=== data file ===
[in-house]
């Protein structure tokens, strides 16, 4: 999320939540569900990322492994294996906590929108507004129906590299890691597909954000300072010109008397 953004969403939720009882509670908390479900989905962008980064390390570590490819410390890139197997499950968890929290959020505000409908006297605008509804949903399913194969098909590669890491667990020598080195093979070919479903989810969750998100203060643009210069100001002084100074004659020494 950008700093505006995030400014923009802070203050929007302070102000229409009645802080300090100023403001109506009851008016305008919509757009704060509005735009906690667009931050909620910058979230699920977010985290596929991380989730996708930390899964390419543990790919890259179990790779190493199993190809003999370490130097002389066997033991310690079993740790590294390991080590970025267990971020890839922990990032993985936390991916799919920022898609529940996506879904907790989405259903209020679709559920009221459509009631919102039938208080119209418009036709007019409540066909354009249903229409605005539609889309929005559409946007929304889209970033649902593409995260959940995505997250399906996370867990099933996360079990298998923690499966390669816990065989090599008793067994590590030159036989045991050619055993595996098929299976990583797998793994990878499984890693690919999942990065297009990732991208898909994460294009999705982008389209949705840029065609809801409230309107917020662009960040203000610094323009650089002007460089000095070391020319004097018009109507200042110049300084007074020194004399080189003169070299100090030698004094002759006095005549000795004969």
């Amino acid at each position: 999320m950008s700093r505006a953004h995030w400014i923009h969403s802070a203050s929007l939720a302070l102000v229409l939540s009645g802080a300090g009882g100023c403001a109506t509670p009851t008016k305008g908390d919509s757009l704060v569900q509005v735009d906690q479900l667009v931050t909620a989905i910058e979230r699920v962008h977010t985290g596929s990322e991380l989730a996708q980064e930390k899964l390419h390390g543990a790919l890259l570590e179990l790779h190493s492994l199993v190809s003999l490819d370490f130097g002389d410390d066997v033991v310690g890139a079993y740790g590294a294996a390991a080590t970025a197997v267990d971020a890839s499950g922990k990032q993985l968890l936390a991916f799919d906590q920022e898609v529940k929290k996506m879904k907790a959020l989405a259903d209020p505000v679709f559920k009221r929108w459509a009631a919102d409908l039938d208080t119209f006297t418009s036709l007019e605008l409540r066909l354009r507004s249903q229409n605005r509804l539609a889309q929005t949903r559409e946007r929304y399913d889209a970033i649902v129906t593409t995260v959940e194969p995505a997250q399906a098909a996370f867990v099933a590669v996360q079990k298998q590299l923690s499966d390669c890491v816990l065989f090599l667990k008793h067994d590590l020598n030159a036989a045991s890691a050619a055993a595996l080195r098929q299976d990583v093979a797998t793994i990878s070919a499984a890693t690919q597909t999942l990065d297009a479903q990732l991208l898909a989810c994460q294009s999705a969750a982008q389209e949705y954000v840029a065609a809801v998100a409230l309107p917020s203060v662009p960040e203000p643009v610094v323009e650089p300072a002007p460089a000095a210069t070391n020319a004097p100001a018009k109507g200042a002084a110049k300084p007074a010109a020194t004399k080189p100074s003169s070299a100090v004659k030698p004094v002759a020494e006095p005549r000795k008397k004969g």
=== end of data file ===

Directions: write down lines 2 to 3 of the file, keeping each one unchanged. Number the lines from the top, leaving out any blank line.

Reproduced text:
């Protein structure tokens, strides 16, 4: 999320939540569900990322492994294996906590929108507004129906590299890691597909954000300072010109008397 953004969403939720009882509670908390479900989905962008980064390390570590490819410390890139197997499950968890929290959020505000409908006297605008509804949903399913194969098909590669890491667990020598080195093979070919479903989810969750998100203060643009210069100001002084100074004659020494 950008700093505006995030400014923009802070203050929007302070102000229409009645802080300090100023403001109506009851008016305008919509757009704060509005735009906690667009931050909620910058979230699920977010985290596929991380989730996708930390899964390419543990790919890259179990790779190493199993190809003999370490130097002389066997033991310690079993740790590294390991080590970025267990971020890839922990990032993985936390991916799919920022898609529940996506879904907790989405259903209020679709559920009221459509009631919102039938208080119209418009036709007019409540066909354009249903229409605005539609889309929005559409946007929304889209970033649902593409995260959940995505997250399906996370867990099933996360079990298998923690499966390669816990065989090599008793067994590590030159036989045991050619055993595996098929299976990583797998793994990878499984890693690919999942990065297009990732991208898909994460294009999705982008389209949705840029065609809801409230309107917020662009960040203000610094323009650089002007460089000095070391020319004097018009109507200042110049300084007074020194004399080189003169070299100090030698004094002759006095005549000795004969």
């Amino acid at each position: 999320m950008s700093r505006a953004h995030w400014i923009h969403s802070a203050s929007l939720a302070l102000v229409l939540s009645g802080a300090g009882g100023c403001a109506t509670p009851t008016k305008g908390d919509s757009l704060v569900q509005v735009d906690q479900l667009v931050t909620a989905i910058e979230r699920v962008h977010t985290g596929s990322e991380l989730a996708q980064e930390k899964l390419h390390g543990a790919l890259l570590e179990l790779h190493s492994l199993v190809s003999l490819d370490f130097g002389d410390d066997v033991v310690g890139a079993y740790g590294a294996a390991a080590t970025a197997v267990d971020a890839s499950g922990k990032q993985l968890l936390a991916f799919d906590q920022e898609v529940k929290k996506m879904k907790a959020l989405a259903d209020p505000v679709f559920k009221r929108w459509a009631a919102d409908l039938d208080t119209f006297t418009s036709l007019e605008l409540r066909l354009r507004s249903q229409n605005r509804l539609a889309q929005t949903r559409e946007r929304y399913d889209a970033i649902v129906t593409t995260v959940e194969p995505a997250q399906a098909a996370f867990v099933a590669v996360q079990k298998q590299l923690s499966d390669c890491v816990l065989f090599l667990k008793h067994d590590l020598n030159a036989a045991s890691a050619a055993a595996l080195r098929q299976d990583v093979a797998t793994i990878s070919a499984a890693t690919q597909t999942l990065d297009a479903q990732l991208l898909a989810c994460q294009s999705a969750a982008q389209e949705y954000v840029a065609a809801v998100a409230l309107p917020s203060v662009p960040e203000p643009v610094v323009e650089p300072a002007p460089a000095a210069t070391n020319a004097p100001a018009k109507g200042a002084a110049k300084p007074a010109a020194t004399k080189p100074s003169s070299a100090v004659k030698p004094v002759a020494e006095p005549r000795k008397k004969g």